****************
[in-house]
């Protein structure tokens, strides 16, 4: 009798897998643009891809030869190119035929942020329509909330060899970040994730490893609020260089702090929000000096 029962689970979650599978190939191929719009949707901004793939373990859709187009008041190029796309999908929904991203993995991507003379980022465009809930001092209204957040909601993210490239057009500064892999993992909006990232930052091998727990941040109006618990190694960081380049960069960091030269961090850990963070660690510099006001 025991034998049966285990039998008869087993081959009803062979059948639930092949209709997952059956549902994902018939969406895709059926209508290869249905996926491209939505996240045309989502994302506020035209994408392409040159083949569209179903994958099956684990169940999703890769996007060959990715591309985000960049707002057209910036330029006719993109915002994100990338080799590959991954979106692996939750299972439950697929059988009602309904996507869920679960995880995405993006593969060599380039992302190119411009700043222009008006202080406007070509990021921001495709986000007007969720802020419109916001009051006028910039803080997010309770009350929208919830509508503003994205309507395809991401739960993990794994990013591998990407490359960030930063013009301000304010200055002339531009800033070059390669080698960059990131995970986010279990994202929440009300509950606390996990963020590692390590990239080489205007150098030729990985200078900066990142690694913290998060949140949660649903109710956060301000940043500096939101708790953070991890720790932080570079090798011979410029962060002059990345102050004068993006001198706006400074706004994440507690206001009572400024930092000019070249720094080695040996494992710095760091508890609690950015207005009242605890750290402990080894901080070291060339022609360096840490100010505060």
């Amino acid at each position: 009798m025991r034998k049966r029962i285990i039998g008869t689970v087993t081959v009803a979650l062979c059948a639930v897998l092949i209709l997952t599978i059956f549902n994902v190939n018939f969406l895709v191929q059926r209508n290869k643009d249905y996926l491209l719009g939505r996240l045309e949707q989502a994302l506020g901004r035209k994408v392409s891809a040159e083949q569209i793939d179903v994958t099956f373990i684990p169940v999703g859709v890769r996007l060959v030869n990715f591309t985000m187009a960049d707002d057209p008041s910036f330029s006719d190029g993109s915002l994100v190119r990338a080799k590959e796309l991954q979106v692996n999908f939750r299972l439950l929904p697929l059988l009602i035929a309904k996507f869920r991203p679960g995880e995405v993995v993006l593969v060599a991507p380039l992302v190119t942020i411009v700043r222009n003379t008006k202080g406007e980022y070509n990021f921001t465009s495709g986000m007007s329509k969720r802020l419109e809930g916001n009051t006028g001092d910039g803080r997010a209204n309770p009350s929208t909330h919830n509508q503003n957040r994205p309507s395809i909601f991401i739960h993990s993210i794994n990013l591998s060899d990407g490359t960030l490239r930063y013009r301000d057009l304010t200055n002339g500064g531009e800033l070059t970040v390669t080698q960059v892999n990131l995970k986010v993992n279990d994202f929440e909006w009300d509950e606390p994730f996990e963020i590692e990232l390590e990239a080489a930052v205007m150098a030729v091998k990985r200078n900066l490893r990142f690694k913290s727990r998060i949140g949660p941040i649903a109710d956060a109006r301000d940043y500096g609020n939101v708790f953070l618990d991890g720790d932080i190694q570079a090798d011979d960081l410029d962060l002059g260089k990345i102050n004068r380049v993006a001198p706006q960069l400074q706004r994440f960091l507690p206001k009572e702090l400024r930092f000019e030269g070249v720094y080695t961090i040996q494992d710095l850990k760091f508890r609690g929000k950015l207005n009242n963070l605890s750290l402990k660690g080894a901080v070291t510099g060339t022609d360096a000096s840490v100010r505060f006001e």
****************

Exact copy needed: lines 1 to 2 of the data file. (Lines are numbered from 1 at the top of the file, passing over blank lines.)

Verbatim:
[in-house]
């Protein structure tokens, strides 16, 4: 009798897998643009891809030869190119035929942020329509909330060899970040994730490893609020260089702090929000000096 029962689970979650599978190939191929719009949707901004793939373990859709187009008041190029796309999908929904991203993995991507003379980022465009809930001092209204957040909601993210490239057009500064892999993992909006990232930052091998727990941040109006618990190694960081380049960069960091030269961090850990963070660690510099006001 025991034998049966285990039998008869087993081959009803062979059948639930092949209709997952059956549902994902018939969406895709059926209508290869249905996926491209939505996240045309989502994302506020035209994408392409040159083949569209179903994958099956684990169940999703890769996007060959990715591309985000960049707002057209910036330029006719993109915002994100990338080799590959991954979106692996939750299972439950697929059988009602309904996507869920679960995880995405993006593969060599380039992302190119411009700043222009008006202080406007070509990021921001495709986000007007969720802020419109916001009051006028910039803080997010309770009350929208919830509508503003994205309507395809991401739960993990794994990013591998990407490359960030930063013009301000304010200055002339531009800033070059390669080698960059990131995970986010279990994202929440009300509950606390996990963020590692390590990239080489205007150098030729990985200078900066990142690694913290998060949140949660649903109710956060301000940043500096939101708790953070991890720790932080570079090798011979410029962060002059990345102050004068993006001198706006400074706004994440507690206001009572400024930092000019070249720094080695040996494992710095760091508890609690950015207005009242605890750290402990080894901080070291060339022609360096840490100010505060």